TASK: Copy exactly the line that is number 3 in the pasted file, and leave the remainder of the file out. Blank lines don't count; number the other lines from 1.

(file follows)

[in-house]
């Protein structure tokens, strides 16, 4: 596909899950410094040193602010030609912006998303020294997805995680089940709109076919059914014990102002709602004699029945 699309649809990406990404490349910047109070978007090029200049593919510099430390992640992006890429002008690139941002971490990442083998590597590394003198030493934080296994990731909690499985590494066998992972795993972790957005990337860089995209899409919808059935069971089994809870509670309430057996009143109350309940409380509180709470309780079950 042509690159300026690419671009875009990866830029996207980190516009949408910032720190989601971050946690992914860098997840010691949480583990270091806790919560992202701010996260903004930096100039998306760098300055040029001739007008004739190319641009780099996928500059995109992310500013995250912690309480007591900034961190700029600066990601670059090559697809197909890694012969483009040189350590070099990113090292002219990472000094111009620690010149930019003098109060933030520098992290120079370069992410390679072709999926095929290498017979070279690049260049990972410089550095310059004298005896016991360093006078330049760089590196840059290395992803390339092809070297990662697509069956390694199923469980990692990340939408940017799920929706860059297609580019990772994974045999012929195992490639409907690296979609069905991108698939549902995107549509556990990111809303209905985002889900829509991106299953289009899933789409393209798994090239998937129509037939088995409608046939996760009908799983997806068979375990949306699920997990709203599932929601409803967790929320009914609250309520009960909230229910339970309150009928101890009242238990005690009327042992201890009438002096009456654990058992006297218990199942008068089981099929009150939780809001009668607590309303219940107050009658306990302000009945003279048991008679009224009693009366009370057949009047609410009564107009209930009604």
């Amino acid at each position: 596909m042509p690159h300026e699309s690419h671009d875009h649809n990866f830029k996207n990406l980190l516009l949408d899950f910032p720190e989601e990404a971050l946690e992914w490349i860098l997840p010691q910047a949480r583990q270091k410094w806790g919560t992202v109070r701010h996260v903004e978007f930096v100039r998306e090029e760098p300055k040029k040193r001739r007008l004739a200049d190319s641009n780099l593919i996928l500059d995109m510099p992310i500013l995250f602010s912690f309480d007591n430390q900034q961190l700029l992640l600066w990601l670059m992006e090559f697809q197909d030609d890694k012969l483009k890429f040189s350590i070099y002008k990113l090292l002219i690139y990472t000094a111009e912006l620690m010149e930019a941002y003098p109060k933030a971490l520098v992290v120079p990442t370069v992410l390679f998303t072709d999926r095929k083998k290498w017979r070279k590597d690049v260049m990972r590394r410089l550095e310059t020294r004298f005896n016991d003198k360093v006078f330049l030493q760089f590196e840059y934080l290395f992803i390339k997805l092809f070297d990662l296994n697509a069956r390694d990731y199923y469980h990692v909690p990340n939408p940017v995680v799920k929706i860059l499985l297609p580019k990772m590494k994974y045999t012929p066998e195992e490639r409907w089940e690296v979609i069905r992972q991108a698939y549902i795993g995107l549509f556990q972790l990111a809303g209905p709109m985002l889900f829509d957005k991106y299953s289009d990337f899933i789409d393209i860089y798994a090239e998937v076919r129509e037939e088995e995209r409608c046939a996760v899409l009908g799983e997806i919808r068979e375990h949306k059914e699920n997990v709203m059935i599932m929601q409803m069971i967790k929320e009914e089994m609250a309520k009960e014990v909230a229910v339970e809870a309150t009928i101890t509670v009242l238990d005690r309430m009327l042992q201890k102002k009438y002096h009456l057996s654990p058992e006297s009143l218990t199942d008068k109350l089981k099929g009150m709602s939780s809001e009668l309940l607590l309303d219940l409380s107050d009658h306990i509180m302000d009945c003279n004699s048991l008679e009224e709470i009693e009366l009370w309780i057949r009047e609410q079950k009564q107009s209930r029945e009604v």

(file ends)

């Amino acid at each position: 596909m042509p690159h300026e699309s690419h671009d875009h649809n990866f830029k996207n990406l980190l516009l949408d899950f910032p720190e989601e990404a971050l946690e992914w490349i860098l997840p010691q910047a949480r583990q270091k410094w806790g919560t992202v109070r701010h996260v903004e978007f930096v100039r998306e090029e760098p300055k040029k040193r001739r007008l004739a200049d190319s641009n780099l593919i996928l500059d995109m510099p992310i500013l995250f602010s912690f309480d007591n430390q900034q961190l700029l992640l600066w990601l670059m992006e090559f697809q197909d030609d890694k012969l483009k890429f040189s350590i070099y002008k990113l090292l002219i690139y990472t000094a111009e912006l620690m010149e930019a941002y003098p109060k933030a971490l520098v992290v120079p990442t370069v992410l390679f998303t072709d999926r095929k083998k290498w017979r070279k590597d690049v260049m990972r590394r410089l550095e310059t020294r004298f005896n016991d003198k360093v006078f330049l030493q760089f590196e840059y934080l290395f992803i390339k997805l092809f070297d990662l296994n697509a069956r390694d990731y199923y469980h990692v909690p990340n939408p940017v995680v799920k929706i860059l499985l297609p580019k990772m590494k994974y045999t012929p066998e195992e490639r409907w089940e690296v979609i069905r992972q991108a698939y549902i795993g995107l549509f556990q972790l990111a809303g209905p709109m985002l889900f829509d957005k991106y299953s289009d990337f899933i789409d393209i860089y798994a090239e998937v076919r129509e037939e088995e995209r409608c046939a996760v899409l009908g799983e997806i919808r068979e375990h949306k059914e699920n997990v709203m059935i599932m929601q409803m069971i967790k929320e009914e089994m609250a309520k009960e014990v909230a229910v339970e809870a309150t009928i101890t509670v009242l238990d005690r309430m009327l042992q201890k102002k009438y002096h009456l057996s654990p058992e006297s009143l218990t199942d008068k109350l089981k099929g009150m709602s939780s809001e009668l309940l607590l309303d219940l409380s107050d009658h306990i509180m302000d009945c003279n004699s048991l008679e009224e709470i009693e009366l009370w309780i057949r009047e609410q079950k009564q107009s209930r029945e009604v």